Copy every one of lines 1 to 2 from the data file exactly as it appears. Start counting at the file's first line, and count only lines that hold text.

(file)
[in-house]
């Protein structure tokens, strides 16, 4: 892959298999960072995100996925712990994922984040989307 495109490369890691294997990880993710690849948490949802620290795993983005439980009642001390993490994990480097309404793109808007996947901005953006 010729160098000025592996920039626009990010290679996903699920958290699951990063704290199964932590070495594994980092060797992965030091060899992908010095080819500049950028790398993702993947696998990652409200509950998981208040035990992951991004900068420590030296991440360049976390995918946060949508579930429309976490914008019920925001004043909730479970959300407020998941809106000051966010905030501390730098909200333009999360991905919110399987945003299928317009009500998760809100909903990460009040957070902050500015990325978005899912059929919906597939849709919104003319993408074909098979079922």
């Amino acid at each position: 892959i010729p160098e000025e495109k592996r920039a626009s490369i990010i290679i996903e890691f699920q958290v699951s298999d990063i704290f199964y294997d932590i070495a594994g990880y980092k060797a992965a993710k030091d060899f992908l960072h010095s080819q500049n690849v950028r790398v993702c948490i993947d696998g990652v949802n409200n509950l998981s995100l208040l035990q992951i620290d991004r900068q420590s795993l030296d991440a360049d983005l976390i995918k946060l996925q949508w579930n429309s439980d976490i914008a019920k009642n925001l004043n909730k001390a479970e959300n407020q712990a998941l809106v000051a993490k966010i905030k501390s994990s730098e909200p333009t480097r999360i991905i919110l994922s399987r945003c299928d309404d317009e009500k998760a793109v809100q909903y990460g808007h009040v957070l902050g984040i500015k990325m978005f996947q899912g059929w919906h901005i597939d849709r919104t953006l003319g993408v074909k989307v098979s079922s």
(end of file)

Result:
[in-house]
């Protein structure tokens, strides 16, 4: 892959298999960072995100996925712990994922984040989307 495109490369890691294997990880993710690849948490949802620290795993983005439980009642001390993490994990480097309404793109808007996947901005953006 010729160098000025592996920039626009990010290679996903699920958290699951990063704290199964932590070495594994980092060797992965030091060899992908010095080819500049950028790398993702993947696998990652409200509950998981208040035990992951991004900068420590030296991440360049976390995918946060949508579930429309976490914008019920925001004043909730479970959300407020998941809106000051966010905030501390730098909200333009999360991905919110399987945003299928317009009500998760809100909903990460009040957070902050500015990325978005899912059929919906597939849709919104003319993408074909098979079922």